Written by David Shivers
Infants born prematurely or with a serious medical condition are in an extremely vulnerable situation and require special care and equipment. When such a situation arises, hospitals in the Children’s Miracle Network are a godsend for worried parents.
Albany’s Phoebe Putney Hospital is just such a facility. It is the only CMN hospital in Southwest Georgia and one of only six in the entire state designated as a perinatal center.Amanda Biery of Children’s Miracle Network Phoebe spoke to the Kiwanis Club of Dougherty County on November 19 to spread the word about how the organization works and its locally-focused mission. Its two primary goals are to help as many children as possible by raising funds, and to keep funds in the community where they were raised. Moneys raised for CMN Phoebe, for instance, stay within the hospital system’s 25-county regional service area.
Among the technological features at Phoebe supported by CMN are giraffe beds for premature infants. These are specially-designed units that provide environmental stability – including regulation of humidity, sound, and light-sensitivity – to promote healthy development. Giraffe beds enable the transportation of infants for procedures or surgery as needed without removing them from the protective enclosure.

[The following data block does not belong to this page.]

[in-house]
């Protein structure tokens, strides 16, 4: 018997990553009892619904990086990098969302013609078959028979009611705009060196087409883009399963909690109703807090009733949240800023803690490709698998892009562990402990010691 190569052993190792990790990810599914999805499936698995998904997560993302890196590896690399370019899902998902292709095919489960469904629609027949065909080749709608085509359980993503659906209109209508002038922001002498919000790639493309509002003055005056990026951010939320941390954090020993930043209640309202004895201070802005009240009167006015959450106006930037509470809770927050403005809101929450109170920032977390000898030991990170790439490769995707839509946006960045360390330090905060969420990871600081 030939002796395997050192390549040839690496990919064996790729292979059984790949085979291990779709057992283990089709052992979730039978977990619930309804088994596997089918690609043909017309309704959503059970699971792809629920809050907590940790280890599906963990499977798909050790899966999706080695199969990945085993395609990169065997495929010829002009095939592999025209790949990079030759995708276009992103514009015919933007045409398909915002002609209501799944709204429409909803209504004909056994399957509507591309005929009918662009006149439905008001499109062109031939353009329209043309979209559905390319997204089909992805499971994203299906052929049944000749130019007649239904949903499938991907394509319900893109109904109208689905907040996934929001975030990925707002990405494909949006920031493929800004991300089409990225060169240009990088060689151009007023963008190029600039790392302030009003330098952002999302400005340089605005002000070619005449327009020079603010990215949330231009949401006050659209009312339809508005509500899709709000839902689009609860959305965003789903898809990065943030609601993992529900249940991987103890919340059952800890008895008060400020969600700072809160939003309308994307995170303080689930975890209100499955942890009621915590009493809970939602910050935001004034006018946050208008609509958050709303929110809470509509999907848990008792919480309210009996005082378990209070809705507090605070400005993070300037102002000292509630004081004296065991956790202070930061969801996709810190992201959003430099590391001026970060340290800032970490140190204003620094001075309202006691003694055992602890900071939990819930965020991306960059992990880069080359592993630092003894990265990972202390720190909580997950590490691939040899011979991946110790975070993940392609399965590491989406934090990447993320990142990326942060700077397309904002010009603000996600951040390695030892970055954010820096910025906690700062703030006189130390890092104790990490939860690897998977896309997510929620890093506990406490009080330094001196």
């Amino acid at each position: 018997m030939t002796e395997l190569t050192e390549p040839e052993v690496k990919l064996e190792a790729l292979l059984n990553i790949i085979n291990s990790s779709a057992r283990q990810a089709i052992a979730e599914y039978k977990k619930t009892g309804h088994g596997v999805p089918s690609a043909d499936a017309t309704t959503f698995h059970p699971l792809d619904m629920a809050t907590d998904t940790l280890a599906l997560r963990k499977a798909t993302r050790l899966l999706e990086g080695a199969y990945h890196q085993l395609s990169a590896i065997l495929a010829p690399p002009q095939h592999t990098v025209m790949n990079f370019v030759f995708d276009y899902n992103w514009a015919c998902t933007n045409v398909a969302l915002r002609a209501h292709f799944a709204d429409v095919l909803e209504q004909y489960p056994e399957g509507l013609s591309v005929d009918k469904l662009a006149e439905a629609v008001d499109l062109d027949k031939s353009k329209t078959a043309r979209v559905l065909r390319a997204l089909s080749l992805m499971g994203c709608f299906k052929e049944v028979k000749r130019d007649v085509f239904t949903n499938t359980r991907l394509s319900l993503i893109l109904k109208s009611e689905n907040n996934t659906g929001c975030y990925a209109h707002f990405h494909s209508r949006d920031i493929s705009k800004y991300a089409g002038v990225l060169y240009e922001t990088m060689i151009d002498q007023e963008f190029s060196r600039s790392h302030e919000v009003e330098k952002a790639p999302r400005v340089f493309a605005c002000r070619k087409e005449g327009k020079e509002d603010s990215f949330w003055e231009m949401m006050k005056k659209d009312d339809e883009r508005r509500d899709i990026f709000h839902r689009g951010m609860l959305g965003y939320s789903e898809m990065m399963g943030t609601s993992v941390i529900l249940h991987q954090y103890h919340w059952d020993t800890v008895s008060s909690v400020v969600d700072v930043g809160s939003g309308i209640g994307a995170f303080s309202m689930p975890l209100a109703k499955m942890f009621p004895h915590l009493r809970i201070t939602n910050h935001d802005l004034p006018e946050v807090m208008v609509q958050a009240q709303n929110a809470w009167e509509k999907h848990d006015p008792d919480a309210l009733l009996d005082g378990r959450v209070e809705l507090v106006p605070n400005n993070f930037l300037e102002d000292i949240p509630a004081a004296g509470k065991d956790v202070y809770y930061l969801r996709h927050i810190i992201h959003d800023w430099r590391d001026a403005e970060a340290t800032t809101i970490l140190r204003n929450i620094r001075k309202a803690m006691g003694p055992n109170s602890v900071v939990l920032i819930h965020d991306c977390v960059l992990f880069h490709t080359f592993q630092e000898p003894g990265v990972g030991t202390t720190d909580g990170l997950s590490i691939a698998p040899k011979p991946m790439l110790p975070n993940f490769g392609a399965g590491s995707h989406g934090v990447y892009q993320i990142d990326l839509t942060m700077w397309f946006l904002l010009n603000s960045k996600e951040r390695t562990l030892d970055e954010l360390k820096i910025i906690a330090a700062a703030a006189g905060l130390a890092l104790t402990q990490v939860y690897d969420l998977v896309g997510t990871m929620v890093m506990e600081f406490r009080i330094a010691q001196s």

Another asset are vein illuminators, special lighting that enables technicians to identify viable veins in tiny limbs, according to Biery, so that a needle stick can be done accurately on the first try, thus preventing unnecessary pain.
While CMN Phoebe has a 97 percent success rate, said Biery, for the remaining three percent the outcome is sad. Children’s Miracle Network offers bereavement and aftercare services to help families get through the traumatic ordeal.
In its three decades of existence, Children’s Miracle Network has raised more than $4.3 billion dollars for perinatal hospital facilities. CMN started in 1983 with a local television fundraiser in Boise, Idaho, organized by singer Marie Osmond and family, actor John Schneider, former March of Dimes officer Mick Shannon, and TV broadcast executive Joe Lake. It grew rapidly into one of North America’s leading charities and now covers every major television market in the country.
According to the information presented by Biery, “Whether they suffer from common childhood afflictions like asthma and broken bones, or fight bigger challenges like severe prematurity and birth defects, we provide comfort, treatment and hope to thousands of sick children each year.”